At last, we've reached the Bronx cheer, the greatest professional sports franchise in North America, the New York Yankees.
What I expected to be a difficult team to assemble -- based upon qualified Snark statistics -- turned out to offer up a wealth of great candidates at each position, with some players on more recent Yankees teams making the final cut.
You don’t win 27 World Series titles without having some of the greats of the game don the pinstripes, like Babe Ruth, Lou Gehrig, Joe DiMaggio, Mickey Mantle, Yogi Berra, Reggie Jackson, Derek Jeter, Whitey Ford, and Mariano Rivera. The Yanks, though, have managed to also lose 13 World Series, bringing their grand total to 40 total appearances in the Fall Classic. It's an amazing feat to behold, and they could end up running out of room to hang all those championship banners at the new Yankee Stadium.
So don’t expect to find any of those players on the All-Time Snark Yankees team, either. We’re not putting together an All-Star team here, after all. Well sort of, but the opposite.
There were a couple of surprising selections on the pitching staff, however, as Mel Stottlemyre Sr and Jim Bouton were selected to anchor the starting rotation. Who did you expect to find there, Roger Clemens and Andy Pettitte?
Catcher – 2013 Chris Stewart .211 BA/.293 OBP/.272 SLG, 4 HR, 25 RBI, 28 R, 12 PB
The retirement of longtime catcher Jorge Posada in 2011 brought about change behind home plate for the Yankees, and Russell Martin wasn’t completely horrible in 2012, so the Bombers addressed this need, in typical Yankees fashion, by overpaying for the top free agent catcher on the market, Brian McCann. Yogi Berra would be an upgrade over Stewart, and he’s 88!
1B – 1939 Babe Dahlgren .235/.312/.377, 15 HR, 89 RBI, 71 R, 13 E
Babe never had the chance to play with another famous Yankee named Babe, but he did get to play with Hall of Famers Joe DiMaggio, Bill Dickey, Joe Gordon, Lefty Gomez, and Red Ruffing, which explains his 89 RBI’s. What this Babe was tasked with was replacing the legendary Lou Gehrig, who had retired prematurely because of a rare disease named in his honor. Tough shoes to fill Babe, on both accounts.
2B – 1917 Fritz Maisel .198/.267/.228, 0 HR, 20 RBI, 46 R
The other Babe had yet to join the Bronx Bombers, and the 1917 team didn’t really have any players of note other than Home Run Baker and Urban Shocker, one of the greatest names in baseball. I don’t care if this was still the Dead Ball era; you don’t reach the Mendoza Line, and you’re in the starting lineup.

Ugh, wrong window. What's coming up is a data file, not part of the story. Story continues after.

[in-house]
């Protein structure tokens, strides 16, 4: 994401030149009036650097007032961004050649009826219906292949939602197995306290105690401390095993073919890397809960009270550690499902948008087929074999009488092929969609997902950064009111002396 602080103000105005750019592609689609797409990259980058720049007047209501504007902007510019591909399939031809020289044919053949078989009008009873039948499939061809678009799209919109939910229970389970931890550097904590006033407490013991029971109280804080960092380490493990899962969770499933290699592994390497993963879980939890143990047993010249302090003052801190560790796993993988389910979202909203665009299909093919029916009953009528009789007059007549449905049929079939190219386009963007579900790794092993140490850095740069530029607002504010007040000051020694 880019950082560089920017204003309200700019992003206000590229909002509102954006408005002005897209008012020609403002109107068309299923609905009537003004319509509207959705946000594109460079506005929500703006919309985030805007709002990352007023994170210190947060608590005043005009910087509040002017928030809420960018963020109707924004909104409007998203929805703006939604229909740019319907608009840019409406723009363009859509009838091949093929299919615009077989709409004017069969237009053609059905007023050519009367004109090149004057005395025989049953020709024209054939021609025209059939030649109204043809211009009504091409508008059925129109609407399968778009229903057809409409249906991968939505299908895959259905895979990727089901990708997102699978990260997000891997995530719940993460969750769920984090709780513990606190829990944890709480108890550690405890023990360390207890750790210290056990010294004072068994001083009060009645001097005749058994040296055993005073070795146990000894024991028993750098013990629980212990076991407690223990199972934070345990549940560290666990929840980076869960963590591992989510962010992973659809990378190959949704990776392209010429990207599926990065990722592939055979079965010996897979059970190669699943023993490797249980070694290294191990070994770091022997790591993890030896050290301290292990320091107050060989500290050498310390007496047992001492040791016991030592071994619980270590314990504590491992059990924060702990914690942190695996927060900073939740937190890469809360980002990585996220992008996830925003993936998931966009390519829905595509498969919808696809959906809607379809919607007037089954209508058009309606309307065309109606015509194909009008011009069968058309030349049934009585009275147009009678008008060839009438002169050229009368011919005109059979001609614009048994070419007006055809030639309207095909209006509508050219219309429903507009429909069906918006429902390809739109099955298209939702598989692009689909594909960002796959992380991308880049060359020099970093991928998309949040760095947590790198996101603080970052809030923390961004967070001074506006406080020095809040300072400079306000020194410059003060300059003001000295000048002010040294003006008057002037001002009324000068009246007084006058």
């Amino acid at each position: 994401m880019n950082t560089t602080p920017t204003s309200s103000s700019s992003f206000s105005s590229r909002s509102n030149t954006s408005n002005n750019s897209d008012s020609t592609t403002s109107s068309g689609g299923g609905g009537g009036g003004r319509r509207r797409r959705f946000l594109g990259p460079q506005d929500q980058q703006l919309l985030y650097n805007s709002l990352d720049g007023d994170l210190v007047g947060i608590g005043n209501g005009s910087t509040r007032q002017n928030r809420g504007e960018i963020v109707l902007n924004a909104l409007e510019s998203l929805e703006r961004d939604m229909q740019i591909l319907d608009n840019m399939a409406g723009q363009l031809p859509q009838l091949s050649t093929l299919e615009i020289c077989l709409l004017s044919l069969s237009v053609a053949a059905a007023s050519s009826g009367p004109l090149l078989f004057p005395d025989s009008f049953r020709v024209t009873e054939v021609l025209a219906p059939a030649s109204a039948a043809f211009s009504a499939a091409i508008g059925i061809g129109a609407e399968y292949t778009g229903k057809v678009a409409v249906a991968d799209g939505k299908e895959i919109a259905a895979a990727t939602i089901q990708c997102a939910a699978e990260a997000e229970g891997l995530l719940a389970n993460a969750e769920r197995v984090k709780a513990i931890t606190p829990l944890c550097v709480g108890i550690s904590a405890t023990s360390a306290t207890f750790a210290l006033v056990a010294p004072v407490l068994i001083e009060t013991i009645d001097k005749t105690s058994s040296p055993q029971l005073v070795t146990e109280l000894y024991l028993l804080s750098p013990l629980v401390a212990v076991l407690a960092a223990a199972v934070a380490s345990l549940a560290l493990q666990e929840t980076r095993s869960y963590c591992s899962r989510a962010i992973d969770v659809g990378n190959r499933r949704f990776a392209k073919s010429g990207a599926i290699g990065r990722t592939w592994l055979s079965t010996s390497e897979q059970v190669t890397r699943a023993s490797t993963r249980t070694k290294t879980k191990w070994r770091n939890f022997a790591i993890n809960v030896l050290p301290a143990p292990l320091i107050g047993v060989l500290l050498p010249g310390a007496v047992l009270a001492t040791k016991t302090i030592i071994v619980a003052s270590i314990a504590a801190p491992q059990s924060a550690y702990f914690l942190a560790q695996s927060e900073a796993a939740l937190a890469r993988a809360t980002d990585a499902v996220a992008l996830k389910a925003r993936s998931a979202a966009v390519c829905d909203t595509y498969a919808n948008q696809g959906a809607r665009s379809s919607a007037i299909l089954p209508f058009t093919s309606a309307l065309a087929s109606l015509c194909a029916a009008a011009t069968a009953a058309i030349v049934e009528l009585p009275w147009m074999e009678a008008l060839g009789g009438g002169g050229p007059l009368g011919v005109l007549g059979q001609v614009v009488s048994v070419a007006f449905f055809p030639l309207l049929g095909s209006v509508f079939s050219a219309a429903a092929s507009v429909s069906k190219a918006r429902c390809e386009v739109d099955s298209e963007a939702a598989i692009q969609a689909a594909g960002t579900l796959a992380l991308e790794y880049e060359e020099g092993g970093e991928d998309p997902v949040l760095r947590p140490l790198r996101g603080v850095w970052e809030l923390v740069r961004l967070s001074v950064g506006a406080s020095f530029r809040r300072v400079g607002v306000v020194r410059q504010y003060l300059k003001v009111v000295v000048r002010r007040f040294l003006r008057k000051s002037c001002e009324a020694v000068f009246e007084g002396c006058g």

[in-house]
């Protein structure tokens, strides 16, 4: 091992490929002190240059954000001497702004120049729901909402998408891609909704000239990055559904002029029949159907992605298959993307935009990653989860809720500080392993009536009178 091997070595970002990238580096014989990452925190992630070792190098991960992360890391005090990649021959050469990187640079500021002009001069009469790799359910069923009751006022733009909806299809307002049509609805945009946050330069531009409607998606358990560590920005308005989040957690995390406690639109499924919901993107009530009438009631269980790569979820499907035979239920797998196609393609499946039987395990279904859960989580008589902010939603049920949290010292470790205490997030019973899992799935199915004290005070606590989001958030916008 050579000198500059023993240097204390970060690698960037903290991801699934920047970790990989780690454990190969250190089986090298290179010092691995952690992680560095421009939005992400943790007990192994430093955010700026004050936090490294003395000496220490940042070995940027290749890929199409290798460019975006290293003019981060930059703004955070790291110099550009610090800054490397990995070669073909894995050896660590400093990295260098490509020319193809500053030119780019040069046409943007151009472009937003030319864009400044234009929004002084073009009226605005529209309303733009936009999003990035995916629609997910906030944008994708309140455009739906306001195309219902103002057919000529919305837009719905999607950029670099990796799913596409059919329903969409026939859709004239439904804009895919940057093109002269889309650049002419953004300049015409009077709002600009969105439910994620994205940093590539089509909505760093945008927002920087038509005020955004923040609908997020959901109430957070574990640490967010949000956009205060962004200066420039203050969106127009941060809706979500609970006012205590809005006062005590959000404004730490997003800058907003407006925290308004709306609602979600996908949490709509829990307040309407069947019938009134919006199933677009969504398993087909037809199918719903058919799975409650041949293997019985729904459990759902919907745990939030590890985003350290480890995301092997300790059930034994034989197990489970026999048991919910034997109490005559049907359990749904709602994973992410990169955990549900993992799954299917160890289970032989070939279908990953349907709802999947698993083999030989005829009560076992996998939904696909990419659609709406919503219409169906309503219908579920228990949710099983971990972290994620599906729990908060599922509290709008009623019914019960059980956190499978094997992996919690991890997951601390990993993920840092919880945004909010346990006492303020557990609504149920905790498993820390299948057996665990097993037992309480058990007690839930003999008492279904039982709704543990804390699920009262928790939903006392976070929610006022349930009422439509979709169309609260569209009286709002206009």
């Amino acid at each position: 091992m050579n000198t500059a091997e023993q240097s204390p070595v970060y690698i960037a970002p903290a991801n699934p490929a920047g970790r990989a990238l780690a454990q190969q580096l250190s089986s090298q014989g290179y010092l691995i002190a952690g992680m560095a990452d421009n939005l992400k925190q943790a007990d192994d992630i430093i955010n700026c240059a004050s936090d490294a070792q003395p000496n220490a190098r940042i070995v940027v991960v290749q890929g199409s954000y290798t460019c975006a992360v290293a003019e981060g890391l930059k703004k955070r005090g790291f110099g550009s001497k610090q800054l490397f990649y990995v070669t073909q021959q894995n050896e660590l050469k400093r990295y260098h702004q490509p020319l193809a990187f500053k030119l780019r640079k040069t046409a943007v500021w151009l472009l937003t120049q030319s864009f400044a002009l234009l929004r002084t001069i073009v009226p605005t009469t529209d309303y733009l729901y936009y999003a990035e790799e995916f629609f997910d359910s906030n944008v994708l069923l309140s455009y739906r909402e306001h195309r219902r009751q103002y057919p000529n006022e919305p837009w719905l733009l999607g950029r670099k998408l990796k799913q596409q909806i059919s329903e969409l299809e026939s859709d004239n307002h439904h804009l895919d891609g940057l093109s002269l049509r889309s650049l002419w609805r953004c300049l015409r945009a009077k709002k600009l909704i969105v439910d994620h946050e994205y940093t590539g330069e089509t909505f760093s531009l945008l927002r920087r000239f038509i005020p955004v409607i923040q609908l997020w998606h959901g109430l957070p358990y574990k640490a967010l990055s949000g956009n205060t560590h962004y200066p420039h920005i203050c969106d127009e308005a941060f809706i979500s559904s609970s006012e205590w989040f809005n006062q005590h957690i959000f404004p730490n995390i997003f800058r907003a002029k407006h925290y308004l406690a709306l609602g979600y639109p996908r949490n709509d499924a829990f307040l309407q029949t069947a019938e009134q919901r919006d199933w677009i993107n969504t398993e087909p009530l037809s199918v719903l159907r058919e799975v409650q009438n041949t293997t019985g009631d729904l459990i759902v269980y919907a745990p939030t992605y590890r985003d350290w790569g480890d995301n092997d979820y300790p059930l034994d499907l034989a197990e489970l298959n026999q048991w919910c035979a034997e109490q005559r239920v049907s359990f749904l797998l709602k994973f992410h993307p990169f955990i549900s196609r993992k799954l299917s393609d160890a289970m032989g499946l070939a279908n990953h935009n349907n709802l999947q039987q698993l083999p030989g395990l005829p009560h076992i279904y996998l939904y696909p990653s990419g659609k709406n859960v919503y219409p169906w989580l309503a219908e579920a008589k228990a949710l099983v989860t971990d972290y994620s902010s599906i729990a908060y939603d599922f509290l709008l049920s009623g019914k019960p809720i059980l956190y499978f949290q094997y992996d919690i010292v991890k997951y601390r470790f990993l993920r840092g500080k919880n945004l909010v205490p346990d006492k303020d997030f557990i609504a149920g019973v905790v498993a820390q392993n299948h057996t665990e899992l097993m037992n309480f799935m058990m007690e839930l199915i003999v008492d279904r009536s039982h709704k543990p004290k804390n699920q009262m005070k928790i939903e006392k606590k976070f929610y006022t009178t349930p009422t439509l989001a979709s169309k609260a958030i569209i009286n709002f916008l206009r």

3B – 1970 Jerry Kenney .193/.284/.282, 4 HR, 35 RBI, 46 R
With Graig Nettles still floundering in Cleveland, the Yanks were forced to use Kenney at the hot corner. Ironically, they traded him and a handful of other useless players to Cleveland for Nettles. Yeah, the Yankees got the best of that deal, as Nettles was a multiple Gold Glove winner, led the AL in home runs in 1976, and was the 1981 ALCS MVP. Kenney’s last game was in April 1973. Didn’t take the Tribe long to figure him out.
SS – 1940 Frank Crosetti .194/.299/.273, 4 HR, 31 RBI, 84 R, 17 GIDP, 31 E
It’s no surprise Crosetti scored 84 runs in 1940, with a lineup that featured DiMaggio, Dickey, Gordon, George Selkirk, and Charlie Keller. He should’ve had plenty of RBI opportunities with those gentlemen getting on base in front of him but failed time after time. Throw in 31 errors to boot -- see what I did there? -- and you have the perfect shortstop. He actually was more famous for being the third base coach under Casey Stengel, and Dizzy Dean -- the Cardinal legend turned CBS broadcaster -- would never tire of pointing him out to the audience, hollering down to the field at Crosetti until he finally waved back. Obviously, Ol' Diz never held a grudge!
1913 Bert Daniels .216/.343/.288, 0 HR, 22 RBI, 52 R, 18 HBP
1967 Tom Tresh .219/.301/.377, 14 RBI, 53 RBI, 45 R
2013 Vernon Wells .233/.282/.349, 11 HR, 50 RBI, 45 R
The difference between the outfield and infield is there are no players under the dreaded Mendoza line, so they’re making progress. Tresh was part of an underachieving Yankees team that actually lost 90 games that season, which has been a rare occurrence in the team's storied history. In fact, the Yankees have only crossed the 90-loss barrier in two other seasons -- 1990 and 1991 -- since the divisional era began.